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Henry Wadsworth Longfellow, ed. Poems of Places: An Anthology in 31 Volumes.
Scotland: Vols. VI–VIII. 1876–79.

Tarf, the River

The Banks of Tarf

By William Nicholson (1782–1849)

WHERE windin’ Tarf, by broomy knowes,

Her siller wave sae saftly rows;

And mony a green-wood cluster grows,

An’ harebells bloomin’, bonnie, O.

Below a spreadin’ hazle-tree,

Fu’ snugly hid whar nane could see,

While blinkin’ love beamed frae her e’e,

I met my bonnie Annie, O.

Her neck was o’ the snawdrap hue,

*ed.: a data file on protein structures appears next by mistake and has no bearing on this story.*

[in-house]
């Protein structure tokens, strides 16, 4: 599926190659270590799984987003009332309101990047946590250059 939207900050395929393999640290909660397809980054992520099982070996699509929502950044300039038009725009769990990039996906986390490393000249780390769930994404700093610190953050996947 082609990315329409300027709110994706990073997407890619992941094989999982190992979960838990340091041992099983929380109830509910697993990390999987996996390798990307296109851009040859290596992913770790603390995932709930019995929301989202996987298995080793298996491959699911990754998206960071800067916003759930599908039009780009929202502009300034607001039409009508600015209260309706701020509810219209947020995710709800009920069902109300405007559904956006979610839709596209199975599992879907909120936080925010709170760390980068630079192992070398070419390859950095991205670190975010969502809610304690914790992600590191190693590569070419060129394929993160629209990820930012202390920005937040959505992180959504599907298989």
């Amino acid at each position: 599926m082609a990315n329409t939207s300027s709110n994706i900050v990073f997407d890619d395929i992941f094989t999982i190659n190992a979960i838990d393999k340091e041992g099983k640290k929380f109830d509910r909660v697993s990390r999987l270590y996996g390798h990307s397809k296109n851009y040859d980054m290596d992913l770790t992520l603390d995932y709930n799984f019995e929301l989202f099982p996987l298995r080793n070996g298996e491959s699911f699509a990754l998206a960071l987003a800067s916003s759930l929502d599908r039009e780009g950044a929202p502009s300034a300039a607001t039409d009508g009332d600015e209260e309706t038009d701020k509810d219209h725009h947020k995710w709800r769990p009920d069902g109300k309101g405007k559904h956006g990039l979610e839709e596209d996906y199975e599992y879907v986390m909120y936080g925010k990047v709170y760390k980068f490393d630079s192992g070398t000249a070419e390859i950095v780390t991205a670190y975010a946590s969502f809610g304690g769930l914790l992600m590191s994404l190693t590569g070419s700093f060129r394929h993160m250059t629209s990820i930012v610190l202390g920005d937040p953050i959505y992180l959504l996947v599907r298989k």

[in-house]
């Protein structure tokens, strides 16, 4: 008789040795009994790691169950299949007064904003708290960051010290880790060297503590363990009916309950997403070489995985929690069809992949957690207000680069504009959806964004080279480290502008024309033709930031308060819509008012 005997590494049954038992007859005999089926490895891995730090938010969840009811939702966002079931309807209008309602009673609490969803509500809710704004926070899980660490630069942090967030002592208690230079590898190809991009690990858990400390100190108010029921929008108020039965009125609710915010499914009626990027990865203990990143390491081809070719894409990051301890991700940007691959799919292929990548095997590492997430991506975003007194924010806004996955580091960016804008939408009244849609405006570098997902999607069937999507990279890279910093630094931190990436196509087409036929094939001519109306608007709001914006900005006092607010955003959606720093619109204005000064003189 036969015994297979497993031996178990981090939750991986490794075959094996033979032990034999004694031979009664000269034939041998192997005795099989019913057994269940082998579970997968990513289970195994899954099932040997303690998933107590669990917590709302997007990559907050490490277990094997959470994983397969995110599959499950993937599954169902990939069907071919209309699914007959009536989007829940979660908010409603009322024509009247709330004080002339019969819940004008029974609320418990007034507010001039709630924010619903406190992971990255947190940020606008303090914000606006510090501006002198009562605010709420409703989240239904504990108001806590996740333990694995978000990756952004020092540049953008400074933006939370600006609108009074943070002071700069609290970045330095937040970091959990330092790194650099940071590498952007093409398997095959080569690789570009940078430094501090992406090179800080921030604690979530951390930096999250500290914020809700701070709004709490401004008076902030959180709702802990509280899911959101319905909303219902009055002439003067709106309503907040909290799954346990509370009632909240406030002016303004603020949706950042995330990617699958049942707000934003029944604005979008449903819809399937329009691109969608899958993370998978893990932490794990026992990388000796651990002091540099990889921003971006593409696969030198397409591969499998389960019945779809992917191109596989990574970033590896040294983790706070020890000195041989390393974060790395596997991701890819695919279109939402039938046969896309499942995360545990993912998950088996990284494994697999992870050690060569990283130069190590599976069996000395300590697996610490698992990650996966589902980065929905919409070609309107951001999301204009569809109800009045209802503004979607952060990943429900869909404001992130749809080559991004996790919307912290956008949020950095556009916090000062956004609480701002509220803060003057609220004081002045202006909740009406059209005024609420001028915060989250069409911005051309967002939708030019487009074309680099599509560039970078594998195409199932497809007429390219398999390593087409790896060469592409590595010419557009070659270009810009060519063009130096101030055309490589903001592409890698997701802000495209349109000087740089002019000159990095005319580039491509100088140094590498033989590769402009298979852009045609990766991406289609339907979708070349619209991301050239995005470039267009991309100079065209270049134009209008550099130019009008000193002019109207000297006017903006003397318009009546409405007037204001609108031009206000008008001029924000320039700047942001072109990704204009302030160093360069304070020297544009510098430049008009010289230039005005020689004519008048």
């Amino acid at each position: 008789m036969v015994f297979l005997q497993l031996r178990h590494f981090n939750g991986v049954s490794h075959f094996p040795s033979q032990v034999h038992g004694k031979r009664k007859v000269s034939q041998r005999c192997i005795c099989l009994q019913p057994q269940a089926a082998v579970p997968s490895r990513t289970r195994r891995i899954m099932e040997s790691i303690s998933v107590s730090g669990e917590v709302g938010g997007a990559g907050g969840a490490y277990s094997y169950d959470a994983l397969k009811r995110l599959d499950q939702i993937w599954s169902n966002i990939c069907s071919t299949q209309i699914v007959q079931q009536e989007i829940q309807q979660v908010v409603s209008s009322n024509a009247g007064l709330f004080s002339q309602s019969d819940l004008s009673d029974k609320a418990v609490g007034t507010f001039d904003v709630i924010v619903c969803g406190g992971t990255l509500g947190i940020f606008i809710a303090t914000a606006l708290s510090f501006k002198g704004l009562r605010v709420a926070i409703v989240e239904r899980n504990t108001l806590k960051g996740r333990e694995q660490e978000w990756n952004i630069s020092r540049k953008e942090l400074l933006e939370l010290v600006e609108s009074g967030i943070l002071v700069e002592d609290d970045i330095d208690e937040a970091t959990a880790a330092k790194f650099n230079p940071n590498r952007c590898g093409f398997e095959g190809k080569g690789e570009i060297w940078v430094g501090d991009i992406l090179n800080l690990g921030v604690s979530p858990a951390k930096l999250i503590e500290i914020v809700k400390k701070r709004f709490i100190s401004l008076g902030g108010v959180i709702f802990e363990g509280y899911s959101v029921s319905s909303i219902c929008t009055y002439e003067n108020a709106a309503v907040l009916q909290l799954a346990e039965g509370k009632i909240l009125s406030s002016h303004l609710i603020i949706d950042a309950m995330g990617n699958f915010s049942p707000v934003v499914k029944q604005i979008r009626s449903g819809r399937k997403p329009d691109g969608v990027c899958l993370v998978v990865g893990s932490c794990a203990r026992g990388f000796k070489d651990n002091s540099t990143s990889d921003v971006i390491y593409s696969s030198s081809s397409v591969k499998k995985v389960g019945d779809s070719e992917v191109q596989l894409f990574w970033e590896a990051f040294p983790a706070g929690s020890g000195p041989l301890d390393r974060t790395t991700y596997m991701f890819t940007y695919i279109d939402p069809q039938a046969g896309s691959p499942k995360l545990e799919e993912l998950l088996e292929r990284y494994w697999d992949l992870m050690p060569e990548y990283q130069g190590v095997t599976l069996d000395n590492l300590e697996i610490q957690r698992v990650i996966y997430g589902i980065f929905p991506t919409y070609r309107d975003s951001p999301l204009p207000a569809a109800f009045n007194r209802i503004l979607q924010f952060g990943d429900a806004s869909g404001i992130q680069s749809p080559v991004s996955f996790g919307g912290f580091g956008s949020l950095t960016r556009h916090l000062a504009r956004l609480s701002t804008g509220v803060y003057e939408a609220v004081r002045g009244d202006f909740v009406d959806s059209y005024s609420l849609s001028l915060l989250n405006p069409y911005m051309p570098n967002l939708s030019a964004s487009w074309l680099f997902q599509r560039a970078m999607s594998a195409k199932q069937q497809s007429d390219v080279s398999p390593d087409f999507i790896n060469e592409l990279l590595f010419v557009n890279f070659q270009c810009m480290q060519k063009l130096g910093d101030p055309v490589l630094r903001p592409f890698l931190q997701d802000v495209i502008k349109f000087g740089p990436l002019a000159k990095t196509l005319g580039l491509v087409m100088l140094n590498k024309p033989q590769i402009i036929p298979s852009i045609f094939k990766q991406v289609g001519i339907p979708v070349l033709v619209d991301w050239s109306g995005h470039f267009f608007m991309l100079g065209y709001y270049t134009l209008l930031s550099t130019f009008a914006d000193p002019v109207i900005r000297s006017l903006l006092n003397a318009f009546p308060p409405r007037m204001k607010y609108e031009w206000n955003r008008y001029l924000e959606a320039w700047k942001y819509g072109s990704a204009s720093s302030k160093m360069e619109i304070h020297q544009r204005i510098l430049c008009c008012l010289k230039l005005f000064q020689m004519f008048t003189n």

Her lips like roses wet wi’ dew:

But O, her e’e, o’ azure blue,

Was past expressin’ bonnie, O.

Like threads o’ gowd her flowin’ hair,

That lightly wantoned in the air;

But vain were a’ my skill an’ mair

To tell the charms o’ Annie, O.

While smilin’ in my arms she lay,

She whisperin’ in my ear did say,

“O how could I survive the day,

Should ye prove fause, my Tammie, O!”

“While spangled fish glide to the main,

While Scotlan’s braes shall wave wi’ grain,

Till this fond heart shall break wi’ pain,

I ’ll aye be true to Annie, O.”

The Beltane winds blew loud an’ lang,

An’ ripplin’ raised the spray alang;

We cheerfu’ sat, and cheerfu’ sang,

The banks o’ Tarf are bonnie, O.

Though sweet is spring, whan young and gay,

An’ blythe the blinks o’ summer’s day;

I fear nae winter, cauld and blae,

If blest wi’ love an’ Annie, O.